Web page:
Theory of Transpersonal Caring Plan of Care

7 July 2016

Current Influences of Research Utilization in Practice According to Squires, Estabrooks, Gustavsson, & Wallin (2011), research utilization is the use of any kind of research in any way. Concern has been expressed as to whether nursing practice is guided on the basis of scientific evidence or research. Research is available, but is it used to its fullest potential? The difference between research availability and the application of research to practice is known as the research-practice gap. Unfortunately, studies conclude that the use of research in practice is slow and haphazard (Squires, Estabrooks, Gustavsson, & Wallin, 2011).

Research utilization in nursing practice is influenced strongly by individual determinants. As individual characteristic factors emerged from data extraction, Squires et al. (2011) considered six core categories including beliefs and attitudes, involvement in research activities, information seeking, education, professional characteristics, and other socio-economic factors. Of these core categories, the nurses attitude toward research was the only individual influencing characteristic that was consistent, and had a positive effect.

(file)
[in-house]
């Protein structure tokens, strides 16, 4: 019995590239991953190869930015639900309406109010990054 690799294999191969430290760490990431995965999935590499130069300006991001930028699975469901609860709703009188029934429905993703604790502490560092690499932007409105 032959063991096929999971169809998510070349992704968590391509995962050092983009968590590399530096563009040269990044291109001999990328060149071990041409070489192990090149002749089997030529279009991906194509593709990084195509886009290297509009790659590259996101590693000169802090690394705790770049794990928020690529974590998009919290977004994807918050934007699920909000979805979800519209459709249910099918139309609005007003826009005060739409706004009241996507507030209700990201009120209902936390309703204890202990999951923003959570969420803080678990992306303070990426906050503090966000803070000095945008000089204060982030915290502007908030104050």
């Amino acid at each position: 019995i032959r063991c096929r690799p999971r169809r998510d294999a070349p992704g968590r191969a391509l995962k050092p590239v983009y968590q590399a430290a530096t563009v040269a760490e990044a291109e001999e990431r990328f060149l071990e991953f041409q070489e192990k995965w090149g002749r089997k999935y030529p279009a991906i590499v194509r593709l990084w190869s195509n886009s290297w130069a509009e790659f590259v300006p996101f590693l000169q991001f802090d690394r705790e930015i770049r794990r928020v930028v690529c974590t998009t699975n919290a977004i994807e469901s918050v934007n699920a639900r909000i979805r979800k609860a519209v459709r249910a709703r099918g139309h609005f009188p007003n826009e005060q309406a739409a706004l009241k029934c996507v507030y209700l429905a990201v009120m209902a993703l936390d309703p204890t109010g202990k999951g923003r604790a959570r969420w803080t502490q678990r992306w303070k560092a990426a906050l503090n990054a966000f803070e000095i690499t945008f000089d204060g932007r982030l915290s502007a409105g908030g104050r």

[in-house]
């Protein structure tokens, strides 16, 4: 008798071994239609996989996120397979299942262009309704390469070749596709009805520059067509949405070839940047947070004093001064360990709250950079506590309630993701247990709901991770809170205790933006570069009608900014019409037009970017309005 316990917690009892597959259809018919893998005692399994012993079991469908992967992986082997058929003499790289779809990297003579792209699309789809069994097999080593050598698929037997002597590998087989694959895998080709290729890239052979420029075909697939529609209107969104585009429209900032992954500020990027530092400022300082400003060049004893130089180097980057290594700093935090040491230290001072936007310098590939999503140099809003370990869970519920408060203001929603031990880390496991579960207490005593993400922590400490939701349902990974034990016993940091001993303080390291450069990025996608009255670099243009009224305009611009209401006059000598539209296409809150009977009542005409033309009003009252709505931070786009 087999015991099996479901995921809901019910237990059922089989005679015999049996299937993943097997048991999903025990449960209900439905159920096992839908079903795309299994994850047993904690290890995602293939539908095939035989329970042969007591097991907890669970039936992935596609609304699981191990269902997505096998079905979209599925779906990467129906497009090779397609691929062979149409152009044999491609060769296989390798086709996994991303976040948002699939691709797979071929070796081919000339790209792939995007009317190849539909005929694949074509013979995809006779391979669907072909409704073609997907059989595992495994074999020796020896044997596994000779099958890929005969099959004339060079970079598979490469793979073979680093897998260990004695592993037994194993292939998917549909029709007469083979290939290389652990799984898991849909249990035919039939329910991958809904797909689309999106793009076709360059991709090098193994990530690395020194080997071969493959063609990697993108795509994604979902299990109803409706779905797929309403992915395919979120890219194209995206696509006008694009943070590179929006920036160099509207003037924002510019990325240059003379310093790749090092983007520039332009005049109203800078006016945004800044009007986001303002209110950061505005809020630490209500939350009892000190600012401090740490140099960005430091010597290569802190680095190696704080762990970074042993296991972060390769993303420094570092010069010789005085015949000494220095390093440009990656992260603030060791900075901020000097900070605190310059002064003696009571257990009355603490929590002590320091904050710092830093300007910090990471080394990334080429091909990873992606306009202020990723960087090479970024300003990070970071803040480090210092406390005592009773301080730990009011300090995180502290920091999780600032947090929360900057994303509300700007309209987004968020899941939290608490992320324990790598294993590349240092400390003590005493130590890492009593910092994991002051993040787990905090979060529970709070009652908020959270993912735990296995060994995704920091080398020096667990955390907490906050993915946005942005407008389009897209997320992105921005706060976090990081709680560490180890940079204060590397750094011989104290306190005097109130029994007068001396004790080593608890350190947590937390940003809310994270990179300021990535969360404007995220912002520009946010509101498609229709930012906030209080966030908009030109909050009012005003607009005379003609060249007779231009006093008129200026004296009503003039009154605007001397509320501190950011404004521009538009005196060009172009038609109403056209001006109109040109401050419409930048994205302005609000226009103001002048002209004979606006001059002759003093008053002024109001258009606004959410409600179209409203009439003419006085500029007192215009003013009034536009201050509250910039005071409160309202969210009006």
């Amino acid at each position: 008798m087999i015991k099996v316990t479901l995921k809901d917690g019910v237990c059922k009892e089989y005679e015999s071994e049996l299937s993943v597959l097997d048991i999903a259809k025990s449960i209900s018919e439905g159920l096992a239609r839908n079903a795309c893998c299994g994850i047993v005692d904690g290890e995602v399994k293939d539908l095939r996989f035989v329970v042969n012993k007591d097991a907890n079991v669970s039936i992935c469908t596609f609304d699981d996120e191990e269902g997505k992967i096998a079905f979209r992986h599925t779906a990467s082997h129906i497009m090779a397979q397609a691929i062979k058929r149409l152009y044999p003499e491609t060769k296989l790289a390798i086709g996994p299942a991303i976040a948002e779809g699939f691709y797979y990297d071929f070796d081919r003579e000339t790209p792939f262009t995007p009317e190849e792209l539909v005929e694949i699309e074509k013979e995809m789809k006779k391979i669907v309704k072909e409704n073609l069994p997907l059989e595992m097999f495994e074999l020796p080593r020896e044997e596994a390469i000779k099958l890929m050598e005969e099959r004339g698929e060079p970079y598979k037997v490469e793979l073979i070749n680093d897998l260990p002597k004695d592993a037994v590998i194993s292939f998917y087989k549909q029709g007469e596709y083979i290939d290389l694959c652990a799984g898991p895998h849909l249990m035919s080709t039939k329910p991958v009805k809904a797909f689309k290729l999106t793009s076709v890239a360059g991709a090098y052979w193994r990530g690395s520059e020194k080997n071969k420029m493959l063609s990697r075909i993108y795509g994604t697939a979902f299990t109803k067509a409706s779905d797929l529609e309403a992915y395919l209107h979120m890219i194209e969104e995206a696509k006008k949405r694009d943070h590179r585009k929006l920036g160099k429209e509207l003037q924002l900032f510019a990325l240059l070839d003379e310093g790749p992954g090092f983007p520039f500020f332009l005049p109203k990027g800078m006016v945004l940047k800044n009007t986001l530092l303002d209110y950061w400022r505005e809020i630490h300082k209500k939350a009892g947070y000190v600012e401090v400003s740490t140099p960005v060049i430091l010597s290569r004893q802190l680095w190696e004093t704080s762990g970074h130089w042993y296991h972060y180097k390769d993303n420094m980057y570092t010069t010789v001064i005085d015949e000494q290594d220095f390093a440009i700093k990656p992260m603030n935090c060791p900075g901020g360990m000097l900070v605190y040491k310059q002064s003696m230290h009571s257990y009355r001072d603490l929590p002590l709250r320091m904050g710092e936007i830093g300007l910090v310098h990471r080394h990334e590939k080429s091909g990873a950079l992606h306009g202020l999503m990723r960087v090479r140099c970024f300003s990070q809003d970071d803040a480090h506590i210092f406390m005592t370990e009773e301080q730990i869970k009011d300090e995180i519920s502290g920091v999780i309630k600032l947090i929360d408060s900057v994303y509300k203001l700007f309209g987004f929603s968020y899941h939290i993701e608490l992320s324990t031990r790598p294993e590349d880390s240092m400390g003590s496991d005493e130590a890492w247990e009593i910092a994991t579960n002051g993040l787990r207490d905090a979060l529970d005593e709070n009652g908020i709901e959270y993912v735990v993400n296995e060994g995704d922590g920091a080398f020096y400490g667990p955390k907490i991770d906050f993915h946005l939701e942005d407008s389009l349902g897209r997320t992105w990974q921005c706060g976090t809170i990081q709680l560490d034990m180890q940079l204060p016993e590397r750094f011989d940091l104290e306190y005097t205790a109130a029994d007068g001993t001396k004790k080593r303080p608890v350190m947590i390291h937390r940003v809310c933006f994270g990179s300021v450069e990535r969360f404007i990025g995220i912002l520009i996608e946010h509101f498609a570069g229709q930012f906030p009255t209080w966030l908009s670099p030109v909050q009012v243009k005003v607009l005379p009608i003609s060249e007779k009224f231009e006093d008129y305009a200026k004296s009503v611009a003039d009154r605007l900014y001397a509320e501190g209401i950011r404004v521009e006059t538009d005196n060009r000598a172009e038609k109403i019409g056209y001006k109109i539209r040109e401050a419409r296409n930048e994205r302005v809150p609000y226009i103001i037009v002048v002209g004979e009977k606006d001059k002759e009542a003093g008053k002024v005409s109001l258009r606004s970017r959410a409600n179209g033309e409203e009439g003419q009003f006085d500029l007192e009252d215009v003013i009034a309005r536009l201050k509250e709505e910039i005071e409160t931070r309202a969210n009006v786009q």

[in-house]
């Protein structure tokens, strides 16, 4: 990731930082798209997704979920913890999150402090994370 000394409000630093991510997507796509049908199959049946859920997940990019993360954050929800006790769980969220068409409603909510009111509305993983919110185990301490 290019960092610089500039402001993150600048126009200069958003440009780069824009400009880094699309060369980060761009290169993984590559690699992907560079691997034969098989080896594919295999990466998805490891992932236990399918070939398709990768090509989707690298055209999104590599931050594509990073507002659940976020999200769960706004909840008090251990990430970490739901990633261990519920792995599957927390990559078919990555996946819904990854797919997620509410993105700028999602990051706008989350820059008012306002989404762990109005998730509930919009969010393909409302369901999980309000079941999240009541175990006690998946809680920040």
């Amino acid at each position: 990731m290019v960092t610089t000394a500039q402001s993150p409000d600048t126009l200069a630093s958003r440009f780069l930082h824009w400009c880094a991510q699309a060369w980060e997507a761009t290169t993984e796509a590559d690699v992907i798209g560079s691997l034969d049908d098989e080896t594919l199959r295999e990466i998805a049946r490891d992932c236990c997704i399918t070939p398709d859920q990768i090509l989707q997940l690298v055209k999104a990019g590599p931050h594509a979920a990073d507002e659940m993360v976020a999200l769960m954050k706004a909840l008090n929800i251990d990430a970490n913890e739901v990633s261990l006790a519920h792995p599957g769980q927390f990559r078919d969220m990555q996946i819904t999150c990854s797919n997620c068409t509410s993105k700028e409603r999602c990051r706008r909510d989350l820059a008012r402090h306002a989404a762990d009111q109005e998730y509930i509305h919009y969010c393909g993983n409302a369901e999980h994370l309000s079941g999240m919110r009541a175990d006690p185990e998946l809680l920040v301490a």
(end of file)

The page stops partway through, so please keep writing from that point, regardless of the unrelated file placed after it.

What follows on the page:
Theory of Transpersonal Caring Plan of Care Essay Example

Other influencing factors such as attending conferences, having an advanced degree, and clinical specialty were present, but not to the magnitude as attitude (Squires et al. , 2011). When all of the individual influences on research utilization are considered, attitude and attendance at conferences or in-services seem to be the easiest to manipulate to make a positive impact on the application of research to nursing practice (Squires et al. , 2011). MacGuire (2011) suggests 10 areas of potential difficulty in the implementation of nursing research findings. These areas include the